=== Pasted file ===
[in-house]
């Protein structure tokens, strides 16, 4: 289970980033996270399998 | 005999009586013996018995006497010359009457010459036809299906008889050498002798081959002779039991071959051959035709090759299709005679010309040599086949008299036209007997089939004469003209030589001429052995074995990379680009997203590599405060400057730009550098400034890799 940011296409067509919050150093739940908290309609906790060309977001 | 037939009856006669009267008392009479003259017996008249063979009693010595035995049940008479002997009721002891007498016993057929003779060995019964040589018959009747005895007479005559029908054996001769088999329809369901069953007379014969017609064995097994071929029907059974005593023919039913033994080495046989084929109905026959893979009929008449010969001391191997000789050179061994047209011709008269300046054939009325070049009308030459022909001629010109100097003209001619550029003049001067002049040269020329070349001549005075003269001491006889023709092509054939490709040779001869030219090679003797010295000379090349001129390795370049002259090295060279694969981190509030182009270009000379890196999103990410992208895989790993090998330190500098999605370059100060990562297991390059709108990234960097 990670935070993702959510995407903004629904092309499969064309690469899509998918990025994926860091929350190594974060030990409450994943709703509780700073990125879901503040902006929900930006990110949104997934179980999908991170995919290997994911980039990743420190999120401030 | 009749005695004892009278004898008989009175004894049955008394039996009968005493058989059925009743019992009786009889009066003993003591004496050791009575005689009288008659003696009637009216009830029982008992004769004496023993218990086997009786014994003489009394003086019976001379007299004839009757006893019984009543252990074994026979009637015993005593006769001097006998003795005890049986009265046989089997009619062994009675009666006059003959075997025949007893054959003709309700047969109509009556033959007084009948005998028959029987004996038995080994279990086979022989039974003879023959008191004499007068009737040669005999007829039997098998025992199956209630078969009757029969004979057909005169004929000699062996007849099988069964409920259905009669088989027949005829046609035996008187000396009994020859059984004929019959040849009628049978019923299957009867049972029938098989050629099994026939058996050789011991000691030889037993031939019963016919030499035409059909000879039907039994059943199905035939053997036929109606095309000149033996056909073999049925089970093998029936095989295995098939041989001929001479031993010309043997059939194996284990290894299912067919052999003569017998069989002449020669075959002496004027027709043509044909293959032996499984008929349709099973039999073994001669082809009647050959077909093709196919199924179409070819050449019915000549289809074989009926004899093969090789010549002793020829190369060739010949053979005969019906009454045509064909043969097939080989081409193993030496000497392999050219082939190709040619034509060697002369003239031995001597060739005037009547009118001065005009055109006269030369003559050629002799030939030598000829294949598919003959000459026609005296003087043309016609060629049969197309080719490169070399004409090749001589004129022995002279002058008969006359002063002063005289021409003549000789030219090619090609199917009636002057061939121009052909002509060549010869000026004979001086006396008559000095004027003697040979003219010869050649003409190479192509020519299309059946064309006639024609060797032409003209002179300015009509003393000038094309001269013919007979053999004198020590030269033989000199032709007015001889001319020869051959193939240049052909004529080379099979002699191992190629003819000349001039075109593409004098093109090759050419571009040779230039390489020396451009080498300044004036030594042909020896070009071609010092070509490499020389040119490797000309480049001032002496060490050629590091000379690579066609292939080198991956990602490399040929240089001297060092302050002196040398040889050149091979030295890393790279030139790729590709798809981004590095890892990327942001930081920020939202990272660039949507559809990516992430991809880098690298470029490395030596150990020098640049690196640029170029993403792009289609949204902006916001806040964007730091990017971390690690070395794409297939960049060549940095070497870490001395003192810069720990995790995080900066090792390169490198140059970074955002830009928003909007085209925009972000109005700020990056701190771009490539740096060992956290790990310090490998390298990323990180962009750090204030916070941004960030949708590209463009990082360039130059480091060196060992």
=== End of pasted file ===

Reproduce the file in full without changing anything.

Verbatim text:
[in-house]
């Protein structure tokens, strides 16, 4: 289970980033996270399998 | 005999009586013996018995006497010359009457010459036809299906008889050498002798081959002779039991071959051959035709090759299709005679010309040599086949008299036209007997089939004469003209030589001429052995074995990379680009997203590599405060400057730009550098400034890799 940011296409067509919050150093739940908290309609906790060309977001 | 037939009856006669009267008392009479003259017996008249063979009693010595035995049940008479002997009721002891007498016993057929003779060995019964040589018959009747005895007479005559029908054996001769088999329809369901069953007379014969017609064995097994071929029907059974005593023919039913033994080495046989084929109905026959893979009929008449010969001391191997000789050179061994047209011709008269300046054939009325070049009308030459022909001629010109100097003209001619550029003049001067002049040269020329070349001549005075003269001491006889023709092509054939490709040779001869030219090679003797010295000379090349001129390795370049002259090295060279694969981190509030182009270009000379890196999103990410992208895989790993090998330190500098999605370059100060990562297991390059709108990234960097 990670935070993702959510995407903004629904092309499969064309690469899509998918990025994926860091929350190594974060030990409450994943709703509780700073990125879901503040902006929900930006990110949104997934179980999908991170995919290997994911980039990743420190999120401030 | 009749005695004892009278004898008989009175004894049955008394039996009968005493058989059925009743019992009786009889009066003993003591004496050791009575005689009288008659003696009637009216009830029982008992004769004496023993218990086997009786014994003489009394003086019976001379007299004839009757006893019984009543252990074994026979009637015993005593006769001097006998003795005890049986009265046989089997009619062994009675009666006059003959075997025949007893054959003709309700047969109509009556033959007084009948005998028959029987004996038995080994279990086979022989039974003879023959008191004499007068009737040669005999007829039997098998025992199956209630078969009757029969004979057909005169004929000699062996007849099988069964409920259905009669088989027949005829046609035996008187000396009994020859059984004929019959040849009628049978019923299957009867049972029938098989050629099994026939058996050789011991000691030889037993031939019963016919030499035409059909000879039907039994059943199905035939053997036929109606095309000149033996056909073999049925089970093998029936095989295995098939041989001929001479031993010309043997059939194996284990290894299912067919052999003569017998069989002449020669075959002496004027027709043509044909293959032996499984008929349709099973039999073994001669082809009647050959077909093709196919199924179409070819050449019915000549289809074989009926004899093969090789010549002793020829190369060739010949053979005969019906009454045509064909043969097939080989081409193993030496000497392999050219082939190709040619034509060697002369003239031995001597060739005037009547009118001065005009055109006269030369003559050629002799030939030598000829294949598919003959000459026609005296003087043309016609060629049969197309080719490169070399004409090749001589004129022995002279002058008969006359002063002063005289021409003549000789030219090619090609199917009636002057061939121009052909002509060549010869000026004979001086006396008559000095004027003697040979003219010869050649003409190479192509020519299309059946064309006639024609060797032409003209002179300015009509003393000038094309001269013919007979053999004198020590030269033989000199032709007015001889001319020869051959193939240049052909004529080379099979002699191992190629003819000349001039075109593409004098093109090759050419571009040779230039390489020396451009080498300044004036030594042909020896070009071609010092070509490499020389040119490797000309480049001032002496060490050629590091000379690579066609292939080198991956990602490399040929240089001297060092302050002196040398040889050149091979030295890393790279030139790729590709798809981004590095890892990327942001930081920020939202990272660039949507559809990516992430991809880098690298470029490395030596150990020098640049690196640029170029993403792009289609949204902006916001806040964007730091990017971390690690070395794409297939960049060549940095070497870490001395003192810069720990995790995080900066090792390169490198140059970074955002830009928003909007085209925009972000109005700020990056701190771009490539740096060992956290790990310090490998390298990323990180962009750090204030916070941004960030949708590209463009990082360039130059480091060196060992």